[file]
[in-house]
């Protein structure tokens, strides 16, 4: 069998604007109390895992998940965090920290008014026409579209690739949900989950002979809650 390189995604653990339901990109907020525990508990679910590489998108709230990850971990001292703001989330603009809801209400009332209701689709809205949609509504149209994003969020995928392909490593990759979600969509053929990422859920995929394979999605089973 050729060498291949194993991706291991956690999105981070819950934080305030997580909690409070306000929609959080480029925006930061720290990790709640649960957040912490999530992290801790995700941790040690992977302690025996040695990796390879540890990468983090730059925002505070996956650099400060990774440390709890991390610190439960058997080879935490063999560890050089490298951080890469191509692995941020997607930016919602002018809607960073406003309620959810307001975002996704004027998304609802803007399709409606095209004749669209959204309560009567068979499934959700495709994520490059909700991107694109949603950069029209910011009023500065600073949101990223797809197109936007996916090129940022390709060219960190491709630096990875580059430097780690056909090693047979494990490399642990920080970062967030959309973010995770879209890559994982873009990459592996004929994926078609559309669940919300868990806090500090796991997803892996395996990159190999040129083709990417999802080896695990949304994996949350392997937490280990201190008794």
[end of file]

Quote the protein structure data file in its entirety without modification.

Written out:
[in-house]
């Protein structure tokens, strides 16, 4: 069998604007109390895992998940965090920290008014026409579209690739949900989950002979809650 390189995604653990339901990109907020525990508990679910590489998108709230990850971990001292703001989330603009809801209400009332209701689709809205949609509504149209994003969020995928392909490593990759979600969509053929990422859920995929394979999605089973 050729060498291949194993991706291991956690999105981070819950934080305030997580909690409070306000929609959080480029925006930061720290990790709640649960957040912490999530992290801790995700941790040690992977302690025996040695990796390879540890990468983090730059925002505070996956650099400060990774440390709890991390610190439960058997080879935490063999560890050089490298951080890469191509692995941020997607930016919602002018809607960073406003309620959810307001975002996704004027998304609802803007399709409606095209004749669209959204309560009567068979499934959700495709994520490059909700991107694109949603950069029209910011009023500065600073949101990223797809197109936007996916090129940022390709060219960190491709630096990875580059430097780690056909090693047979494990490399642990920080970062967030959309973010995770879209890559994982873009990459592996004929994926078609559309669940919300868990806090500090796991997803892996395996990159190999040129083709990417999802080896695990949304994996949350392997937490280990201190008794």